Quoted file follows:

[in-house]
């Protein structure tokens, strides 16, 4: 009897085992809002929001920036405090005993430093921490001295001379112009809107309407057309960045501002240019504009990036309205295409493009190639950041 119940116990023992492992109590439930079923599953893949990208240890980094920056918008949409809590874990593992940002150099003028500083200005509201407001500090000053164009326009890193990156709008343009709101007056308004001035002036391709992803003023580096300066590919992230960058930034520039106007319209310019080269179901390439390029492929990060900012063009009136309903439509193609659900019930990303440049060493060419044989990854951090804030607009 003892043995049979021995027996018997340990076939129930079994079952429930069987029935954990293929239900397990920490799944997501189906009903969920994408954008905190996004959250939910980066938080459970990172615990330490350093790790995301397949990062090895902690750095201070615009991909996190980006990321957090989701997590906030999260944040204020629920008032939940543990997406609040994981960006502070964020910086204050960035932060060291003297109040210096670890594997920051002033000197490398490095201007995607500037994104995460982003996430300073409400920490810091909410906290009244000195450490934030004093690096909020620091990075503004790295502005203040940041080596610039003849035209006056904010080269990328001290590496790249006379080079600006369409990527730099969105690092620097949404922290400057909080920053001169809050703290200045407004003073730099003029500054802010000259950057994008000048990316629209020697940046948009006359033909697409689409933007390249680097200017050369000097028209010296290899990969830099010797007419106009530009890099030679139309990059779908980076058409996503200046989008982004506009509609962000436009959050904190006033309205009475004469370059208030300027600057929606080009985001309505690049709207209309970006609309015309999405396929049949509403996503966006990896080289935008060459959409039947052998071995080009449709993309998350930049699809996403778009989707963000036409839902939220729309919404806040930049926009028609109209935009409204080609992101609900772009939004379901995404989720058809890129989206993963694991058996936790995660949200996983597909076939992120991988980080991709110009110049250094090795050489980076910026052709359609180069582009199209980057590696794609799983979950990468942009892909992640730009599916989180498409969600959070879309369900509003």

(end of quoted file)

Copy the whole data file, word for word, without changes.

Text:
[in-house]
């Protein structure tokens, strides 16, 4: 009897085992809002929001920036405090005993430093921490001295001379112009809107309407057309960045501002240019504009990036309205295409493009190639950041 119940116990023992492992109590439930079923599953893949990208240890980094920056918008949409809590874990593992940002150099003028500083200005509201407001500090000053164009326009890193990156709008343009709101007056308004001035002036391709992803003023580096300066590919992230960058930034520039106007319209310019080269179901390439390029492929990060900012063009009136309903439509193609659900019930990303440049060493060419044989990854951090804030607009 003892043995049979021995027996018997340990076939129930079994079952429930069987029935954990293929239900397990920490799944997501189906009903969920994408954008905190996004959250939910980066938080459970990172615990330490350093790790995301397949990062090895902690750095201070615009991909996190980006990321957090989701997590906030999260944040204020629920008032939940543990997406609040994981960006502070964020910086204050960035932060060291003297109040210096670890594997920051002033000197490398490095201007995607500037994104995460982003996430300073409400920490810091909410906290009244000195450490934030004093690096909020620091990075503004790295502005203040940041080596610039003849035209006056904010080269990328001290590496790249006379080079600006369409990527730099969105690092620097949404922290400057909080920053001169809050703290200045407004003073730099003029500054802010000259950057994008000048990316629209020697940046948009006359033909697409689409933007390249680097200017050369000097028209010296290899990969830099010797007419106009530009890099030679139309990059779908980076058409996503200046989008982004506009509609962000436009959050904190006033309205009475004469370059208030300027600057929606080009985001309505690049709207209309970006609309015309999405396929049949509403996503966006990896080289935008060459959409039947052998071995080009449709993309998350930049699809996403778009989707963000036409839902939220729309919404806040930049926009028609109209935009409204080609992101609900772009939004379901995404989720058809890129989206993963694991058996936790995660949200996983597909076939992120991988980080991709110009110049250094090795050489980076910026052709359609180069582009199209980057590696794609799983979950990468942009892909992640730009599916989180498409969600959070879309369900509003």